Bach’s St. John Passion with a star-studded lineup of soprano Johennette Zomer, countertenor Andreas Scholl, tenor MLike Koopman's reading of the St Matthew Passion last year, this is an intimate, if occasionally idiosyncratic, account. His understanding and shaping of the structure of the work produce powerful results, while an intuitive sense of pacing means the more contemplative sections serve to heighten the main dramatic narrative, rather than interrupt it. Koopman also achieves a sensitive balance between voices and instruments, so that the solo singers become very much part of the contrapuntal texture, and the instrumental parts are given due focus.
Together with Johann Adolf Hasse, Carl Heinrich Graun was the chief representative of Italian Opera in Germany in the 18th century. The story of »Montezuma« accords with the historical fate of the last ruler of the Aztecs. The text is by King Frederick II, Graun had a close friendship to him and became chief of the circle of Berlin composers. »Montezuma« can be seen as Frederick’s countersignature to his own fate, which made him into a martial war-prince. »Montezuma« shows him in a field of tension: thus the artistically-minded idealistic prince became the royal practical politician: if justice is to be seen to be done to life’s reality, Montezuma must die. Montezuma is mor than just a Baroque opera. This opera can allude to the history of its own nation. It directs our ear to the destiny of America and the destiny of Prussia, to the German’s view, 200 years ago, of America, and American history as the mirror of its own.
As before with the St. Matthew Passion, star director Peter Sellars succeeded in creating a staging which made the spiritual and dramatic content of the Passion story even more intensive. The New York Times also praised the “brilliant and energetic” playing of the orchestra, the Frankfurter Allgemeine Zeitung the “haunting, almost unsurpassable singing of all those involved.”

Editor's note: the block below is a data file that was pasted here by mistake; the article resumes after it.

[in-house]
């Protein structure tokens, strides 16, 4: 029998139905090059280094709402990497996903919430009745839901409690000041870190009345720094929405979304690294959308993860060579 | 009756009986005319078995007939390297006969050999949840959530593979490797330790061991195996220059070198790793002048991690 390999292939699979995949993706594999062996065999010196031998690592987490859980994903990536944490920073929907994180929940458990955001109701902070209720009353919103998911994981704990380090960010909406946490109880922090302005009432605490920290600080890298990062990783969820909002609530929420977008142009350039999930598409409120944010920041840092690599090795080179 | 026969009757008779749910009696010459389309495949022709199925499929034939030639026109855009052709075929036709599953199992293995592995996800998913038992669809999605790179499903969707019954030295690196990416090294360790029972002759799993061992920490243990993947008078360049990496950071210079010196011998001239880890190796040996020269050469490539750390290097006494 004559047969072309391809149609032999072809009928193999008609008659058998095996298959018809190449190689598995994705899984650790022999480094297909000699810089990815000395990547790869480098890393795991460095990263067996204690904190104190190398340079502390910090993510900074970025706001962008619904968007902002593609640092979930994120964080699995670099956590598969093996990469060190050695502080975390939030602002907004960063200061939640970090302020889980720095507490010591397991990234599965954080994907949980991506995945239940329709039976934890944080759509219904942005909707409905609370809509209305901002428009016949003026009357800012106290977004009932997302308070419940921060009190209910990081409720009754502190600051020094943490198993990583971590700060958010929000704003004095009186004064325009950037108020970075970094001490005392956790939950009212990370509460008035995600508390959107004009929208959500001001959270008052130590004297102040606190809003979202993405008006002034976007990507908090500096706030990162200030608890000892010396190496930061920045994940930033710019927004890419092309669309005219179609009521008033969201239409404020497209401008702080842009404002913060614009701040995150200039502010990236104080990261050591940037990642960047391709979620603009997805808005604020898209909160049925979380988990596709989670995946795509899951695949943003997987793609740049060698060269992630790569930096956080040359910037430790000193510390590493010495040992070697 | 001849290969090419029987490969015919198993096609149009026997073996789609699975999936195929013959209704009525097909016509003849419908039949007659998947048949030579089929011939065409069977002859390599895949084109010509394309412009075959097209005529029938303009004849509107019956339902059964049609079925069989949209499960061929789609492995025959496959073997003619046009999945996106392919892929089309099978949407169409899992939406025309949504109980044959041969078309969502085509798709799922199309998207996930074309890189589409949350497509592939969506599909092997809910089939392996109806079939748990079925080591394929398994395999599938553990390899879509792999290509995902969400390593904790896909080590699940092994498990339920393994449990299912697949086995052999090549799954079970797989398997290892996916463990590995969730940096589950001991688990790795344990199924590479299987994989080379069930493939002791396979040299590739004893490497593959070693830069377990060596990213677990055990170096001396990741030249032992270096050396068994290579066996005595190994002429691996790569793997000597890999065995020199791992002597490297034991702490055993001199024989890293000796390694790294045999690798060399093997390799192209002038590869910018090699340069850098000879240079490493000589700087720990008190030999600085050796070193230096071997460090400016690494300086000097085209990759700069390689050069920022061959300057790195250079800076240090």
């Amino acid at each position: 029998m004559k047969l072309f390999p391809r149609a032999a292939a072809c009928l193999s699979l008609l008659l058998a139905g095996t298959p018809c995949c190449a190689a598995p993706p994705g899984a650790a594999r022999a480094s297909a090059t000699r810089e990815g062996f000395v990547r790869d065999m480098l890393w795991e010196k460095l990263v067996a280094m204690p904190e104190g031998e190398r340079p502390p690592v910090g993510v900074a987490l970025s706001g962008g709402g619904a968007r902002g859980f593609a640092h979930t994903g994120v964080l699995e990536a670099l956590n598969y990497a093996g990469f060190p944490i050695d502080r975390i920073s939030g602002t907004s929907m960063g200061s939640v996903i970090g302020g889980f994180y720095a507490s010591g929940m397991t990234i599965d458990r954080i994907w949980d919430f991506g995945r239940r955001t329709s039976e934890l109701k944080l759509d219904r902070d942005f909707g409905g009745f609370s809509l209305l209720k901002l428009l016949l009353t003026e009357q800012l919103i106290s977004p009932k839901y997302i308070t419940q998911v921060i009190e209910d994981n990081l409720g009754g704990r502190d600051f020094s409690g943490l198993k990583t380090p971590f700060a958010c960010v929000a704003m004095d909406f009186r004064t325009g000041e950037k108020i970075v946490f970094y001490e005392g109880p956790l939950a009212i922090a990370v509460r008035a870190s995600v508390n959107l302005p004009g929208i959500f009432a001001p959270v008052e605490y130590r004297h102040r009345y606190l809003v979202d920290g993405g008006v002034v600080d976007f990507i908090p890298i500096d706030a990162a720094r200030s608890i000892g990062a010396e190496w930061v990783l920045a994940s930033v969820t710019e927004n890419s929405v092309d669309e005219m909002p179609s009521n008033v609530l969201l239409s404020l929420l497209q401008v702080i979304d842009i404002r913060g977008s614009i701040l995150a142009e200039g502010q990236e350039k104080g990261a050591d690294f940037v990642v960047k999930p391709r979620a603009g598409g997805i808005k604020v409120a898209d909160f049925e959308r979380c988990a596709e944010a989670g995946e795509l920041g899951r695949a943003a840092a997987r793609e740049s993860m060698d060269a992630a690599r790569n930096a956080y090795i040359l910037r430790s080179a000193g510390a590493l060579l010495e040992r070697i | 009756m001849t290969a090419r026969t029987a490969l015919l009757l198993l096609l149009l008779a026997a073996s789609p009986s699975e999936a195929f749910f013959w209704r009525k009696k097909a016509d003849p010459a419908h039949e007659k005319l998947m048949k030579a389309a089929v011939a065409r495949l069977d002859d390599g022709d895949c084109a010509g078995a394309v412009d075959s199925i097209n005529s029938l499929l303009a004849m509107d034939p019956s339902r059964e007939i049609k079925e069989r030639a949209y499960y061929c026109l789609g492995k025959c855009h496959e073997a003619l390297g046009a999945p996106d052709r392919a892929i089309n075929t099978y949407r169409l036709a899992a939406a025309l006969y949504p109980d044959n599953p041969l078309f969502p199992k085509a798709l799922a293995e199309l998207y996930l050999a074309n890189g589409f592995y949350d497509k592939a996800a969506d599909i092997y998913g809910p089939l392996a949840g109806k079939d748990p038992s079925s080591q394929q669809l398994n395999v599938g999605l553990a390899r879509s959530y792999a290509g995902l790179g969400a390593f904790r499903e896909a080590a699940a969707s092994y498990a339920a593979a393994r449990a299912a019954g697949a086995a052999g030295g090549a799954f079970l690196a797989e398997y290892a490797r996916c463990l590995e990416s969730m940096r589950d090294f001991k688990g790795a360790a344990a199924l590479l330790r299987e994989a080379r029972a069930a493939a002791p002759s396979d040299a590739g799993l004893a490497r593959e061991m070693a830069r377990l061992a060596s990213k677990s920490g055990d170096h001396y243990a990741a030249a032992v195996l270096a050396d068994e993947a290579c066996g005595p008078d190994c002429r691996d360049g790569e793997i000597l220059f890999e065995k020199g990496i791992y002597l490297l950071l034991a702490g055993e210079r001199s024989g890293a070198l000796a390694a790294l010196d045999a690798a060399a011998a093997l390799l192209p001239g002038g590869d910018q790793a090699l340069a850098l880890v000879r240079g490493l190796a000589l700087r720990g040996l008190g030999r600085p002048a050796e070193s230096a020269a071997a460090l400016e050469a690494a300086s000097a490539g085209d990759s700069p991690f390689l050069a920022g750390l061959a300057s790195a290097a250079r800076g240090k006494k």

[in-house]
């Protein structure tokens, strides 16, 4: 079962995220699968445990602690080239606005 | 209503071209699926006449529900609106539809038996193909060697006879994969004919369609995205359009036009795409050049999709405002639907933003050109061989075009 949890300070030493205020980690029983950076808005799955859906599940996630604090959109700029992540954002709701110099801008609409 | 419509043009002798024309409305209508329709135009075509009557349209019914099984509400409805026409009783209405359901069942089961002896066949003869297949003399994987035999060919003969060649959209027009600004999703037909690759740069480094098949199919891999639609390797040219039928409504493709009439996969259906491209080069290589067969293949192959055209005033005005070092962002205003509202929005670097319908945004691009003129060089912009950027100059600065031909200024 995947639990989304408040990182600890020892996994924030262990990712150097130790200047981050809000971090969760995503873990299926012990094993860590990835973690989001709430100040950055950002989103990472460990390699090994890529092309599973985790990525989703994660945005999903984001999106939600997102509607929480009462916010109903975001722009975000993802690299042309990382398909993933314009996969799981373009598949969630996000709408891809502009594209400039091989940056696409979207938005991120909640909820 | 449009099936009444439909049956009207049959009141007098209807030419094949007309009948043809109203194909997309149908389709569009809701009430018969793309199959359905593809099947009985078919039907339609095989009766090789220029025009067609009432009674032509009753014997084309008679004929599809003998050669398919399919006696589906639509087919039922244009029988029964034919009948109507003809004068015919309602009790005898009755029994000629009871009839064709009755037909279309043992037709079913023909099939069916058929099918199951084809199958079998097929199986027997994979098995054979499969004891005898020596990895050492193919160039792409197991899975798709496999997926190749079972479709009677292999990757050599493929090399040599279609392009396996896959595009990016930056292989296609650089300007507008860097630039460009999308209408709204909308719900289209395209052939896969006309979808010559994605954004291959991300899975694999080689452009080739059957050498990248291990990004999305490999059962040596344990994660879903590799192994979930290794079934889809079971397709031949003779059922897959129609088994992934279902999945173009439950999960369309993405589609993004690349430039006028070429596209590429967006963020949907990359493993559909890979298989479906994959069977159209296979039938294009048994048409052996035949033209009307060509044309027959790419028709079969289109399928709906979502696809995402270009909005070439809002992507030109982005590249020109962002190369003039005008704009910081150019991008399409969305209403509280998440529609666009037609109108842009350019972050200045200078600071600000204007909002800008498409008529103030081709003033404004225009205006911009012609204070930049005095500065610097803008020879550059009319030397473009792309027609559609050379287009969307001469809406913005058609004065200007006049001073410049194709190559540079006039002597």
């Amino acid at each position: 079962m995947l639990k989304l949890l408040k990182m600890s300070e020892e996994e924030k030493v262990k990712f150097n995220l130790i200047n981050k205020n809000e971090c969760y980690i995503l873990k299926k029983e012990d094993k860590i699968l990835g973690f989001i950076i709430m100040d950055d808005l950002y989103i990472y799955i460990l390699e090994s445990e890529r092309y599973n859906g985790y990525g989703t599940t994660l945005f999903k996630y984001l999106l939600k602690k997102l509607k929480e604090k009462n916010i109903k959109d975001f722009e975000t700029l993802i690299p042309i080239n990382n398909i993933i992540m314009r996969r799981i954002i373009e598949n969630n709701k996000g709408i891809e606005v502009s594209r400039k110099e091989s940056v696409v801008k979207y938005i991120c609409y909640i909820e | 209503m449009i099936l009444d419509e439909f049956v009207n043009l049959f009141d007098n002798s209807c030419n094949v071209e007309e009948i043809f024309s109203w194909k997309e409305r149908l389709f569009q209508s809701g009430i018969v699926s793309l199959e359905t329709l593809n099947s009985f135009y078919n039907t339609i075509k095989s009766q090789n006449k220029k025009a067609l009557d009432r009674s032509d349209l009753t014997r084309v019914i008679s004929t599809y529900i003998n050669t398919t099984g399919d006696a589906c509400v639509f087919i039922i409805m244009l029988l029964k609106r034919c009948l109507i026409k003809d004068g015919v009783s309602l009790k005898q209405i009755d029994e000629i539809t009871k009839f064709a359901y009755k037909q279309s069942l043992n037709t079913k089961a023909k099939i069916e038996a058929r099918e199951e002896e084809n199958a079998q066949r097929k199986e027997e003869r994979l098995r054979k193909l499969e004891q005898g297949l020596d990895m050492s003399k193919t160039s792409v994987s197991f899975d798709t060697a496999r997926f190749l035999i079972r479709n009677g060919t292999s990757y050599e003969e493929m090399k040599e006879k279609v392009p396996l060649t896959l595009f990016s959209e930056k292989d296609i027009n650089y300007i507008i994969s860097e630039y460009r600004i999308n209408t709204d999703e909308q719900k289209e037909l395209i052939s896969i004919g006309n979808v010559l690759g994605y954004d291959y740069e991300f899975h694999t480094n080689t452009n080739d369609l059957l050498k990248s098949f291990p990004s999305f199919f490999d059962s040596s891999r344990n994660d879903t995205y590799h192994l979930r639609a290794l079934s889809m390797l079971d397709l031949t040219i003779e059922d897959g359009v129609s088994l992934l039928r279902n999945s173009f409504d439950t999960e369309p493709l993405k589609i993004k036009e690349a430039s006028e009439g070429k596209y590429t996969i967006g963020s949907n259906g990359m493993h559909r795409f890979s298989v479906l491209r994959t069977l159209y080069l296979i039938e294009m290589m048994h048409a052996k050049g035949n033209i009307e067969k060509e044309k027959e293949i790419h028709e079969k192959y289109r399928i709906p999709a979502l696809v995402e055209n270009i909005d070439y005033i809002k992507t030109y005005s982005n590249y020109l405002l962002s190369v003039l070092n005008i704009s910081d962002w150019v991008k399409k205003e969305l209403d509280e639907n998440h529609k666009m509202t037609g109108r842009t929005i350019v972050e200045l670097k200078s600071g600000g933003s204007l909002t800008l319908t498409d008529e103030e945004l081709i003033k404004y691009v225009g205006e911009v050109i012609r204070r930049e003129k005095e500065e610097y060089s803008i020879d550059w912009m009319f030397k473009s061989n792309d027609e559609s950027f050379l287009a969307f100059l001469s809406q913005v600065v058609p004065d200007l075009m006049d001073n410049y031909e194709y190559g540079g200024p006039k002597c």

The music recorded here encompasses a period of around a hundred years. The earliest works come from the time around 1600, which is considered one of the most profound watersheds in musical history. The new expressiveness unleashed above all by Monteverdi’s music was at the same time also potent in the increasingly independent instrumental music. This development is directly connected with the emancipation of the violin and its marvelous cantabile and virtuoso possibilities. When the composers started to make the individual sections of the ricercar into independent contrasting movements, and accordingly separated them from each other also in terms of tempo, the transition to a cyclical manner of formation, that is to say, to a stringing together of independent movements, was initiated and a meaningful musical organization adopted as a maxim.
A classic returns! Carlos Kleiber reportedly suffers from such nerves that he rarely manages the fortitude necessary to commit his interpretive thoughts to disc. That makes every one of his all too few recordings special, and this is no exception. Kleiber's Brahms is straightforward, rock steady, and superbly played. There are many versions of this symphony that feature more emphatic highlights and individual features, but few have the sort of cumulative power that carries right up to the last note. This one does. Kleiber's architectural grasp is especially evident in the finale, which, as a series of variations over a repeated bass line, is in itself a type of musical architecture. An unforgettable experience.
Harnoncourt hat mit dieser wunderbaren Aufnahme etwas nicht nur Ergreifendes, sondern auch ganz Wunderbares geschaffen. Die Johannes-Passion, die ja viel dramatischer ist als die vier Jahre später entstandene Matthäus-Passion, interpretiert er so packend und mitreißend, dass einem besonders bei den "Turbae"-Chören eine Gänsehaut über den Rücken läuft.